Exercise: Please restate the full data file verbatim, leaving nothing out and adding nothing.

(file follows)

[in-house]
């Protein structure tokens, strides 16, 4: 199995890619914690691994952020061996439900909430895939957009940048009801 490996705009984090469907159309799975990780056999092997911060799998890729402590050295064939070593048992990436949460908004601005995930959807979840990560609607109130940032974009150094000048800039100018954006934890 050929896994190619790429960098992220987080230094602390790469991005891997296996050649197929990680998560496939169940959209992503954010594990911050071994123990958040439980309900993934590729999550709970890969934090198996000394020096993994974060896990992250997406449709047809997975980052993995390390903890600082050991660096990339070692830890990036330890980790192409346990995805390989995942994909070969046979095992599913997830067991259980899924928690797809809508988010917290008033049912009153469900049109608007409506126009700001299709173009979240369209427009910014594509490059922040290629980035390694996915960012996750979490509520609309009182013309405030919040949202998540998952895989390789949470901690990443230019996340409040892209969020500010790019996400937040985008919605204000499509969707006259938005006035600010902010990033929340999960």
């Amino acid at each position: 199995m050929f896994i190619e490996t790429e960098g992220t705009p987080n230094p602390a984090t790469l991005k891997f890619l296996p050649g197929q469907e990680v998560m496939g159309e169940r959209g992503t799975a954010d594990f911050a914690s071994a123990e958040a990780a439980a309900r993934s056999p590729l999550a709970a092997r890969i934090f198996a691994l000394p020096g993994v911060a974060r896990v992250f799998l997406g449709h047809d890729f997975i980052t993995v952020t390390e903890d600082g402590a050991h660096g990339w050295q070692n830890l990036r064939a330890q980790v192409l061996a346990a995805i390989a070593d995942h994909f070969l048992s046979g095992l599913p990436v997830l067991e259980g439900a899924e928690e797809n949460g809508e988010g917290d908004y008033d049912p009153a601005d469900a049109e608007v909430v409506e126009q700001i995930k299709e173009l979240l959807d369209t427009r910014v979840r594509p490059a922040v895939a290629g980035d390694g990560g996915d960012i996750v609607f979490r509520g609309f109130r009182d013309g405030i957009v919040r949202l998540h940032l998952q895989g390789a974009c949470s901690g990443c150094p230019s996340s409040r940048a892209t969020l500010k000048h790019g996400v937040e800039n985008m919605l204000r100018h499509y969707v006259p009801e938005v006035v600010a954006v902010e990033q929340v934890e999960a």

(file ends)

[in-house]
């Protein structure tokens, strides 16, 4: 199995890619914690691994952020061996439900909430895939957009940048009801 490996705009984090469907159309799975990780056999092997911060799998890729402590050295064939070593048992990436949460908004601005995930959807979840990560609607109130940032974009150094000048800039100018954006934890 050929896994190619790429960098992220987080230094602390790469991005891997296996050649197929990680998560496939169940959209992503954010594990911050071994123990958040439980309900993934590729999550709970890969934090198996000394020096993994974060896990992250997406449709047809997975980052993995390390903890600082050991660096990339070692830890990036330890980790192409346990995805390989995942994909070969046979095992599913997830067991259980899924928690797809809508988010917290008033049912009153469900049109608007409506126009700001299709173009979240369209427009910014594509490059922040290629980035390694996915960012996750979490509520609309009182013309405030919040949202998540998952895989390789949470901690990443230019996340409040892209969020500010790019996400937040985008919605204000499509969707006259938005006035600010902010990033929340999960």
């Amino acid at each position: 199995m050929f896994i190619e490996t790429e960098g992220t705009p987080n230094p602390a984090t790469l991005k891997f890619l296996p050649g197929q469907e990680v998560m496939g159309e169940r959209g992503t799975a954010d594990f911050a914690s071994a123990e958040a990780a439980a309900r993934s056999p590729l999550a709970a092997r890969i934090f198996a691994l000394p020096g993994v911060a974060r896990v992250f799998l997406g449709h047809d890729f997975i980052t993995v952020t390390e903890d600082g402590a050991h660096g990339w050295q070692n830890l990036r064939a330890q980790v192409l061996a346990a995805i390989a070593d995942h994909f070969l048992s046979g095992l599913p990436v997830l067991e259980g439900a899924e928690e797809n949460g809508e988010g917290d908004y008033d049912p009153a601005d469900a049109e608007v909430v409506e126009q700001i995930k299709e173009l979240l959807d369209t427009r910014v979840r594509p490059a922040v895939a290629g980035d390694g990560g996915d960012i996750v609607f979490r509520g609309f109130r009182d013309g405030i957009v919040r949202l998540h940032l998952q895989g390789a974009c949470s901690g990443c150094p230019s996340s409040r940048a892209t969020l500010k000048h790019g996400v937040e800039n985008m919605l204000r100018h499509y969707v006259p009801e938005v006035v600010a954006v902010e990033q929340v934890e999960a």